“I Can’t Eat That” – Are Rules Based Diets A Bad Idea?

There are an awful lot of ways to set up a dieting approach, one of which – in fact, probably the most common – is to have a set of rules which tell you what/when/how you are and are not allowed to eat. For example, diets exist which specify that:

X, Y, Z foods are off limits

You’re not allowed to eat foods after or before X time

You’re only allowed to eat these certain foods

You can’t have X if you haven’t exercised today


Now, these are generally regarded as bad ways to diet, and for good reason. Diets like these tend to be the diets that people don’t succeed on, or at least they don’t succeed for very long. Because of this, you’ll often hear well-meaning health and fitness professionals or nutrition people explaining that this restrictive kind of diet is unworkable, unsustainable, and so to be avoided.

“You should never have off-limits foods” and “Your diet should never have rules” after all…

But what about this:

There are two kinds of dieting rules, there are empowering rules, and there are tyrannical rules, with the only differences being who sets them and how you view them. Tyrannical rules act like an external force against which you’ll eventually want to rebel.

Of course, you would, we all rebel against rules – down with the system and all that.

If a coach tells you that you’re not allowed chocolate while you’re losing fat, that’s an externally applied act of tyranny. You didn’t agree to it, you probably resent it a bit, and if you stick to it that’d be little short of a miracle because while you’ve paid for this professional’s help and you know it might help you achieve a goal, when you get right down to it some other person is taking away a thing you like and that’s just not cricket.

This is what happens when people do diets from books, from TV shows, from blogs, from unscrupulous coaches or from the part of their brain that has internalised the messages put out from all of the above. Sure, when someone says they’re giving up takeaways for the New Year it’s them that set the rules, but they aren’t exactly happy about it, are they?

But what if you (either alone or in conjunction with a coach) decide that because you tend to overeat it and so you’d rather not have the temptation, you’re going to empower yourself to avoid chocolate for the next few months by setting a self-imposed rule that declares it to be off limits?

It’s no longer “I want this but I’m not allowed”, which is simply a recipe for midnight rebellion by fridge-light, it’s “I’m deciding not to have it because, while I know I enjoy it, I don’t want to have it right now. I know that I’ll want it later when I’m not thinking straight so, right now, I’m deciding for my future self that it’s just a no”.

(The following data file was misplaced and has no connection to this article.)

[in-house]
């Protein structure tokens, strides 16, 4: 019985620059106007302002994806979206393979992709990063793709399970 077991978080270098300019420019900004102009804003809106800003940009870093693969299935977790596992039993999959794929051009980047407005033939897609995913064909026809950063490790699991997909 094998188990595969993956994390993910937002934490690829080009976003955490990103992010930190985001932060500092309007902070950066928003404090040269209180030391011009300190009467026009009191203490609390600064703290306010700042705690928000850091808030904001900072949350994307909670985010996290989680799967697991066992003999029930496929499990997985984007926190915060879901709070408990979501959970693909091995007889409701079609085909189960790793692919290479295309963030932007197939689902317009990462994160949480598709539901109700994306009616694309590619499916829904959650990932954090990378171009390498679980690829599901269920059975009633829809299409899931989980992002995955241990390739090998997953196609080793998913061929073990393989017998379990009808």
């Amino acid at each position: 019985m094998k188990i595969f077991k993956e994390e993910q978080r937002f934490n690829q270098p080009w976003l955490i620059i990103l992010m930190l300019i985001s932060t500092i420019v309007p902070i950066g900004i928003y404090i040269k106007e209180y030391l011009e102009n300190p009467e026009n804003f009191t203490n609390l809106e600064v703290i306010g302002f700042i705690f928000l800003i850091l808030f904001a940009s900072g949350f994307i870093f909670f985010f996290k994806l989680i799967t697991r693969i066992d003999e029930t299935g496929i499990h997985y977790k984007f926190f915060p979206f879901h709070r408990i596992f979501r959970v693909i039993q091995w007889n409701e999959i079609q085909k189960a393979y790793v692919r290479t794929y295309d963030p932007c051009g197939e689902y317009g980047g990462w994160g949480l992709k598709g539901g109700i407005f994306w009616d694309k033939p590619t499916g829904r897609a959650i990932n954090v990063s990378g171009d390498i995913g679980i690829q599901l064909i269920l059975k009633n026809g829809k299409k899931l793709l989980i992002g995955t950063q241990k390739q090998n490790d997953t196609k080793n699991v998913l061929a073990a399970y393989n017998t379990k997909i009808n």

That’s completely empowering. An external force (either someone else or the message of someone else filtered through your own brain) hasn’t taken something away because you’re not allowed it, you have decided that you’re going to push it away all by yourself, for your own reasons, despite the fact that you ARE still allowed it.

And best of all, it’s your rule – if you decide at one point to make an exception and have a chocolate bar then you haven’t failed because, well, it’s your damn rule and you can do whatever you want.

Rules like this – self-imposed rules which empower you to challenge your own behaviour, rather than externally applied rules against which you’ll want to rebel – can have a TON of benefits. You make the decision not to eat/drink/do the thing way in advance, saving decisional effort and mulling over of pros and cons.

You can more or less put on the blinkers and walk past the chocolate aisle safe in the knowledge that for the time being you’re going to forego it, but also safe in the knowledge that there’s nobody other than you holding you to this

This is why doing diets with names is a problem. If you’re intermittent fasting and you want breakfast, you can either fail or miss out on what’s on offer. If you’re just dieting and have a rule where you don’t eat breakfast to save calories, you can just sack off your own rule every now and then because you feel like it, compensating for the calorie intake later. No harm, no foul, because the rule was only ever a tool, and not a guiding principle

“Now you just hold on right there!” I hear the internet shout. “People should never cut foods out of their diet because it’s calorie balance and not food choice that dictates body composition. You can eat chocolate while losing weight!”

Well yes, but also no. Technically, on a biological level, this is completely true, it IS possible to lose weight while eating chocolate whenever you want it.

But here’s the thing – what if you want it all of the time? That means you have to moderate it, and so you sometimes say yes and sometimes say no. It also means that once you say yes you have to be able to stop.

For some people that’s easy, but let’s be honest here, for a lot of people it’s not.

It’s all well and good for fitness people to shout about how you can eat whatever you want, whenever you want while losing weight, simply by acting in moderation, controlling your calories and manipulating portion sizes.

But for many, that’s a pain, really difficult, or something close to impossible. It all depends on your relationship with food, your impulse control, your daily stress, and everything else. For many, a self-imposed rule (that you can break if you want to) which simplifies the whole thing is restrictive on one hand, yes

But on the other hand? Self-created rules can set you free…

"All in or all out" Rachael is a vibrant, no-bullshit-talking Scottish nutrition geek and coach helping women to lose weight without giving up their confidence OR their favourite foods.

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